Starbucks pulls out of Israel, ends joint-venture

SEATTLE (AP) — Starbucks Coffee Co. is closing six stores in Israel and is ending its partnership with the Israeli company that ran the coffeehouses. The stores, all in Tel Aviv, will close in April.

Starbucks would not disclose any detailed reasons for dissolving its partnership with the Delek Group of Israel. The two formed the joint-venture Shalom Coffee Co., which was 80.5 percent owned by Delek and 19.5 percent by Starbucks’ subsidiary, Starbucks Coffee International.

“Following months of serious discussions and market reviews with the Delek Group, we came to this amicable and mutual decision,” Mark McKeon, president of Starbucks Coffee International for Europe, Middle East and Africa, said in a statement. “Our commitment in the market continues to be strong and long-term and we will return at an appropriate time.”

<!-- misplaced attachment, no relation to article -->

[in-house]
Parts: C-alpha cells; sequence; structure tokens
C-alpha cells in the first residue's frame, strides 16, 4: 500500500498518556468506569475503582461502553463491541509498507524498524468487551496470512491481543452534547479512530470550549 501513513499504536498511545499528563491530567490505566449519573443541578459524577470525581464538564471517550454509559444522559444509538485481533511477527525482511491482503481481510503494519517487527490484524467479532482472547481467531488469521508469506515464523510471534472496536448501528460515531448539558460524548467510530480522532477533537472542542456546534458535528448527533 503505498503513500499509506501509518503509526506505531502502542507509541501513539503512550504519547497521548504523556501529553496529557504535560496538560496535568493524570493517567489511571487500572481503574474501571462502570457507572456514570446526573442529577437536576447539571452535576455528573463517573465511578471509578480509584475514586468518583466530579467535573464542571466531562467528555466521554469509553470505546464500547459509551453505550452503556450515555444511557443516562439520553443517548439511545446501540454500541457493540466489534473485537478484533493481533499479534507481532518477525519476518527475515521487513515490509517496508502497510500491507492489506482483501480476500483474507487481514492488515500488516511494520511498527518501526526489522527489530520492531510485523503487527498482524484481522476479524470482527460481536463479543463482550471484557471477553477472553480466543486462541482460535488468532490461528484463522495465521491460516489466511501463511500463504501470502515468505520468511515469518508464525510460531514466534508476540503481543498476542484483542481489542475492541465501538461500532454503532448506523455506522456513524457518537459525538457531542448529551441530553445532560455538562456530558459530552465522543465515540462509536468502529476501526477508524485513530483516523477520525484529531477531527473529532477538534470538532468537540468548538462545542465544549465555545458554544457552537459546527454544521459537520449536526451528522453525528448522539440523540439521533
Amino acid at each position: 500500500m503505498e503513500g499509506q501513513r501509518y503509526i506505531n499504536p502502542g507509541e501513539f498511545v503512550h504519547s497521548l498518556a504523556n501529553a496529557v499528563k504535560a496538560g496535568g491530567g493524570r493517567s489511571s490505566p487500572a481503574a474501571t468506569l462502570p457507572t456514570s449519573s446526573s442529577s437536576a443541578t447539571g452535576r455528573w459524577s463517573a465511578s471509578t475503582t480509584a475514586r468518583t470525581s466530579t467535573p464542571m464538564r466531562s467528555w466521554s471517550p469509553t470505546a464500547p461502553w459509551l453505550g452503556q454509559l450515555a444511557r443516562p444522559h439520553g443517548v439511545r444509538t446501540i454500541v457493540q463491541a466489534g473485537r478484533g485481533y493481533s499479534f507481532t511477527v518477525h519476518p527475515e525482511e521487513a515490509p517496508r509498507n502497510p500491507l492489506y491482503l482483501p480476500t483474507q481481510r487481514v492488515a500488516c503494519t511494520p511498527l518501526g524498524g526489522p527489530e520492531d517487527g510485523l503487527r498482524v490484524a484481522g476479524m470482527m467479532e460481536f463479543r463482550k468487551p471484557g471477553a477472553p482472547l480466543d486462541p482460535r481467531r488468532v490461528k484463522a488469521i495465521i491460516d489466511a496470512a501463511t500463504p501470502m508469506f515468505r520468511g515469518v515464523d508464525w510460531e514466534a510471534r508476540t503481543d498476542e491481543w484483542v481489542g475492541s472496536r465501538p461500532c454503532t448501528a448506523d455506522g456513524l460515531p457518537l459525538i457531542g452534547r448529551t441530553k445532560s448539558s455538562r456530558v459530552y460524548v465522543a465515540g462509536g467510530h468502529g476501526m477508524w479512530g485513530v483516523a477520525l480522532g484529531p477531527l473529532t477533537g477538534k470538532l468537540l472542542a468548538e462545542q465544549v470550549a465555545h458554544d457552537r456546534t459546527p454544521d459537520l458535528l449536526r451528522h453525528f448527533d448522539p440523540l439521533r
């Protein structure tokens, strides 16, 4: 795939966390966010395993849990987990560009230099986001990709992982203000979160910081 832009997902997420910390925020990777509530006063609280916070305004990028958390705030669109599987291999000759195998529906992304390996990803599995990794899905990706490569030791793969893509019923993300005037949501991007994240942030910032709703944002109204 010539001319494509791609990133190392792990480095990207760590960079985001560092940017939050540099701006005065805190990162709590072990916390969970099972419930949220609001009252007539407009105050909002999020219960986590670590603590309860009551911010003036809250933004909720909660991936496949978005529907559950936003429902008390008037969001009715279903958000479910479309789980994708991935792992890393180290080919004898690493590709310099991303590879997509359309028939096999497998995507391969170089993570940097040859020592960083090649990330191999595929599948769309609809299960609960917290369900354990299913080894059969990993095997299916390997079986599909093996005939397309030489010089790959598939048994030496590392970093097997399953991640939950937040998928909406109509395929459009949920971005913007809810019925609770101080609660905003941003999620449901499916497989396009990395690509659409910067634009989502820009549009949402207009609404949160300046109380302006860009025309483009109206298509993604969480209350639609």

The decision to end the partnership was independent of ongoing turmoil in the Middle East and the war with Iraq, said Starbucks spokeswoman Carole Pucik.

“There have been scattered protests and boycotts, but we haven’t felt that they have had a significant impact on our business,” she said.

Officials of the Delek Group, which runs gas stations, convenience stores and other retail ventures in Israel, could not be reached for comment late Monday night in Israel.

The joint venture opened the first Starbucks store in Israel in August 2001, several months into an economic recession that continues to plague that country with double-digit unemployment rates and a deepening deficit.

Starbucks runs stores in North America, Latin America, Europe, Asia and the Middle East, including Bahrain, Lebanon, Qatar and Saudi Arabia.